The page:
Catholics seem to be on two opposite sides of the spectrum when it comes to talking about sex: it either isn’t spoken about, or it is made out to be the closest thing to heaven we can find while on Earth. While there is a time and place for both of these standpoints, I think we need to find, and teach, a healthy middle ground.
Too many millennial Catholics grew up in an era where sex was never discussed. I’m almost 30 years old and I’m still waiting for the sex talk from my parents (Mom, if you’re reading this, I love you but you know it’s true!). All of my formal sex education came from the chastity talks I got at the end of elementary school and throughout high school, which were awesome, but definitely not all-encompassing.
Why is it that Catholics are so scared to talk about sex? Most Catholics will probably agree that we grew up with the mindset that SEX IS BAD! I can safely say that no one in my life ever said those exact words to me, it was just heavily implied.
So where did this persisting mindset come from? Most likely, this was the Catholic reaction to the sexual revolution that developed in the 1960s and 70s. Our parents’ parents were witnessing this happen: the rise in the use of contraception, the normalization of premarital sex, the rise in the spread of STDs, and the legalization of abortion. Our parents were born during this era. It’s hard to conceptualize my parents being babies, but they were. They were our grandparents’ precious babies, innocent and pure. And so our grandparents’ generation, both laity and religious, had to counter the sexual revolution happening in the culture by swinging the Catholic pendulum in the other direction.
Through no one person’s fault, this mindset has been passed down through Catholic generations since. And it’s time for us now to put an end to the “sex is bad” mindset. Sex is sacred, yes. Sex is created and intended for marriage, yes. But bad? Never. It couldn’t be, because God made it!
When I was teaching theology at an all-girls high school, we took a month all four school years to do a unit on Theology of the Body. I will never forget how wide-eyed and uncomfortable the girls got when we went over the syllabus at the beginning of the year and they saw that we’d be talking about sex for a month. The parents were usually THRILLED that I was having these difficult conversations with their kids and not them (although I always reminded them that I was not a replacement for a parental conversation about this topic), but the kids were horrified. The first day of the unit, I would walk in and write “SEX IS GOOD” really big on the board. I would purposely say the word “sex” frequently each day. I wanted to encourage them to get comfortable with the word. Because fear is not of God. Shame is not of God. We cannot champion something that we are afraid of. And if we are going to be champions of chastity, of our own bodies, and of our own sexualities, we cannot be afraid of the word sex. And at the end of the school year, Theology of the Body was always their favorite thing we had learned, and I know it was the most important thing I taught them.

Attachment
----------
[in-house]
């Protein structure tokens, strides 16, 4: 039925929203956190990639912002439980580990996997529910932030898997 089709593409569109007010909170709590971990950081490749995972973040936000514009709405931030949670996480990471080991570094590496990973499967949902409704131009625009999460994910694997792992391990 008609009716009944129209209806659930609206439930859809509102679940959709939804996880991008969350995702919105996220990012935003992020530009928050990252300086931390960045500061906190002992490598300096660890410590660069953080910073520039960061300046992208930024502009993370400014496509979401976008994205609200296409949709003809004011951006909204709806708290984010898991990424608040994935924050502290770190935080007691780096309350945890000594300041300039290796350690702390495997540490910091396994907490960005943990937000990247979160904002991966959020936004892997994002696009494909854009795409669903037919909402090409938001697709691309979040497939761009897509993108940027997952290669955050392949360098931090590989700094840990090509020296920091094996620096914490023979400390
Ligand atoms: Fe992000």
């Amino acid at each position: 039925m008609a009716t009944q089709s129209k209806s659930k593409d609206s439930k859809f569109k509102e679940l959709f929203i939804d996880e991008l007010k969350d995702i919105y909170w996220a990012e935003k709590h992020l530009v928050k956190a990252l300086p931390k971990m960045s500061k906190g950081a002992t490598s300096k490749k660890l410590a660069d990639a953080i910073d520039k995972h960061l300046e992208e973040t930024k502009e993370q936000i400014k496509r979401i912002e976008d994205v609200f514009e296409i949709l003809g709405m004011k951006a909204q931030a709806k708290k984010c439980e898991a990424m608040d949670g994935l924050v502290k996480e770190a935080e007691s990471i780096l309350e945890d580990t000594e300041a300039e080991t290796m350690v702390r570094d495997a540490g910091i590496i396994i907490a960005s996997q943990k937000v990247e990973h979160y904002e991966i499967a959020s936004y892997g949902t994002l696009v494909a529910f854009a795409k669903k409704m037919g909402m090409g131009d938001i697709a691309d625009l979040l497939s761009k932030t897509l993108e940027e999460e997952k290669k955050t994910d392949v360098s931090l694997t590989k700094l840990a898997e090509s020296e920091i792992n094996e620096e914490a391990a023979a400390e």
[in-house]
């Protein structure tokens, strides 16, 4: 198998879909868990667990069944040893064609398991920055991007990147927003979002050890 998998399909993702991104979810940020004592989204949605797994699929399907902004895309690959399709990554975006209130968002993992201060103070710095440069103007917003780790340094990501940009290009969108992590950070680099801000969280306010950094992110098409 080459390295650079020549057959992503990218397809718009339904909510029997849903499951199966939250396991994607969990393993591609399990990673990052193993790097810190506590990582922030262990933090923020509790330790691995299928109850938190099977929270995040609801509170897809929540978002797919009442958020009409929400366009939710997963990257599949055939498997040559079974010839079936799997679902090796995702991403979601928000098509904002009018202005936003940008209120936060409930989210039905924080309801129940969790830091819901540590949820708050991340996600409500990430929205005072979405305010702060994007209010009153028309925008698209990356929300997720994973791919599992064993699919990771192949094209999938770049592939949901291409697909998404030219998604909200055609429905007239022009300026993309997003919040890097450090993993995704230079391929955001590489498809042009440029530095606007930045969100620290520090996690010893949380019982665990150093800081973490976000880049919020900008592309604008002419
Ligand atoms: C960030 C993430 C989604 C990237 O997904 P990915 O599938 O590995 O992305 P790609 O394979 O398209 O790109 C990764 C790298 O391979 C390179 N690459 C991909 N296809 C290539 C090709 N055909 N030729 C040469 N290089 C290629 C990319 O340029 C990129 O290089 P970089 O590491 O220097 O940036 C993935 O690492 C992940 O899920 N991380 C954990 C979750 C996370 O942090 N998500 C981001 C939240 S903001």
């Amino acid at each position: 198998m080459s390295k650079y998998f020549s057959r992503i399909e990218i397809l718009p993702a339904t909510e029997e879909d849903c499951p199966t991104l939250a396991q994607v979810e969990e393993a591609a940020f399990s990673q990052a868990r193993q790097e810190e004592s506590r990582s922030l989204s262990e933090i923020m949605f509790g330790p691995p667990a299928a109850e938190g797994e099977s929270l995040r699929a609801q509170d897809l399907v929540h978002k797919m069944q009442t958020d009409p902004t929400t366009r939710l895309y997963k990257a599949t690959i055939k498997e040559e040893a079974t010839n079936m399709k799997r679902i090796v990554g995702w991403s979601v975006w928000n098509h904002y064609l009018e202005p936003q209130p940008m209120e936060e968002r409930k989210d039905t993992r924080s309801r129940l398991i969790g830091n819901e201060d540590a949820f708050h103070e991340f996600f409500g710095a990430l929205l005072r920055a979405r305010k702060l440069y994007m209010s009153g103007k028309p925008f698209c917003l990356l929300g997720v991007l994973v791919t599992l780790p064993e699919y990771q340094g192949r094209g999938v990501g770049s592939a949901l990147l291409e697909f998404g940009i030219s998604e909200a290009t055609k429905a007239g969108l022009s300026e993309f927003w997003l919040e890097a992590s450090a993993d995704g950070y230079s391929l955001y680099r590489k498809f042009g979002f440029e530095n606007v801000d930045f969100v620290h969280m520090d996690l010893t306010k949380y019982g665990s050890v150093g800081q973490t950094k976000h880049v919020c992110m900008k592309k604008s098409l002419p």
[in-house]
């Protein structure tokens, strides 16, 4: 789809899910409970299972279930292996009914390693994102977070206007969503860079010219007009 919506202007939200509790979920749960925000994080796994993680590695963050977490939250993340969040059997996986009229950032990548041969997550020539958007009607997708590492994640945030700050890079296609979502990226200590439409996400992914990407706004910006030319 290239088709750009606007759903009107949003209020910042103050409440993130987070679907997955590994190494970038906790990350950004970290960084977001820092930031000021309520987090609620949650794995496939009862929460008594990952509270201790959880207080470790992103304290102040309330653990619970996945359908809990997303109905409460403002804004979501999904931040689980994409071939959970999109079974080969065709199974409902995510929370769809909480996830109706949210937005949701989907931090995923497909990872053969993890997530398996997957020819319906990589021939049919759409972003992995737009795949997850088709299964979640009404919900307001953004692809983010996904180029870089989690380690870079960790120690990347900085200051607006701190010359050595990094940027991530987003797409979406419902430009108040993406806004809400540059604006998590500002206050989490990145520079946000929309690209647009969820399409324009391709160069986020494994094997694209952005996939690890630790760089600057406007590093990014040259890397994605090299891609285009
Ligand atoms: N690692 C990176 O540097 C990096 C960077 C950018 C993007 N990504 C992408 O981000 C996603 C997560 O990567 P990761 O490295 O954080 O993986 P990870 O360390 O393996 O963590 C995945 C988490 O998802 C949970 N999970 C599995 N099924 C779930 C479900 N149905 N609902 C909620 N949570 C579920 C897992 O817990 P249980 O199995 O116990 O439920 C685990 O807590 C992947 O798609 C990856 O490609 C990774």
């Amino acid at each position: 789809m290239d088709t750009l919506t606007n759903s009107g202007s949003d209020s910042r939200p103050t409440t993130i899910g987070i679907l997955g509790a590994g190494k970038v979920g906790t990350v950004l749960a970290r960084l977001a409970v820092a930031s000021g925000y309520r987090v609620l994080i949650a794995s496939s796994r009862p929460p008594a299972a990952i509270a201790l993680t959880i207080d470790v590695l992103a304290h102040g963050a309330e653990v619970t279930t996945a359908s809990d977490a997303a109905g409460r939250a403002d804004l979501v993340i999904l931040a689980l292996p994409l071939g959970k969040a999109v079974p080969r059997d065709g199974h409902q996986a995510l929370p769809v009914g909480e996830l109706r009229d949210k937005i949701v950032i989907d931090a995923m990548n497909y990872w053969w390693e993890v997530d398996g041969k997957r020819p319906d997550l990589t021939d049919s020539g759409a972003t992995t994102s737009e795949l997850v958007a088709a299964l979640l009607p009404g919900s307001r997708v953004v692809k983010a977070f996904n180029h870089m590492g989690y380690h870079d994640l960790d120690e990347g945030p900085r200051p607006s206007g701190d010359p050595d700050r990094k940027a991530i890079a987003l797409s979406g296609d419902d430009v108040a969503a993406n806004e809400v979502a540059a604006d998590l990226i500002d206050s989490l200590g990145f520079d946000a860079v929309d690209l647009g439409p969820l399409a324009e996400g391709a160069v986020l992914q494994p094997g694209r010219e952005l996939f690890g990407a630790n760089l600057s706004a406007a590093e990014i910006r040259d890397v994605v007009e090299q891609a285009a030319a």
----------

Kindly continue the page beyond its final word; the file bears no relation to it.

Now let’s talk about the flip side of the issue. There are Catholic teachers, theologians, and speakers who raise up sex in the context of marriage to be “worth waiting for.” And don’t get me wrong, it is! Sex with your spouse is amazing, because you have committed your entire lives to each other. You hold nothing back from each other. The marital embrace is an echo of Christ in the Eucharist: “This is my body, given up for you.” The problem with preaching this, however, is that it perpetuates this unspoken idea that sex is the goal, the end-all be-all of marriage. That the sex you will have with your spouse is going to be so great that it is more important than any other aspect of your relationship.
This is a dangerous theology. I have seen this in my personal dating life and in the lives of friends. There are too many Catholics who are, commendably, living out chastity, and just want to have sex so badly that they rush through dating, getting engaged, and getting married. I know this is probably not a conscious thought process for most of those people, but it has been evident to me time and time again that sometimes couples rush through the dating to marriage steps because they are so excited to get to the marriage bed. Sex becomes the goal, not the actual marriage. And in reality, sex will not fix pre-existing issues or disagreements a couple has prior to getting married.
When we hear things like “sex is a foretaste of heaven” and “sex is the best thing that God ever created” over and over again during long years of singleness, it makes us yearn for it even more than we already do naturally just by being hormonal, fertile, sexual humans. This is a problem, and Catholics in authority need to think carefully about the way they teach this. If we put marital sex too high on a pedestal, it becomes the thing at the end of the wedding aisle, not the spouse.
Sex is not the goal of marriage. It is a part of marriage, and an essential part, but not the end goal.
So my fellow Catholics, can we find a middle ground here? Can we teach the goodness and beauty of Catholic Sexual Ethics openly and respectfully to our children and peers while at the same time not over-glorifying marital sex? I think we can.
Sex is good, because God made it. And everything He makes is good.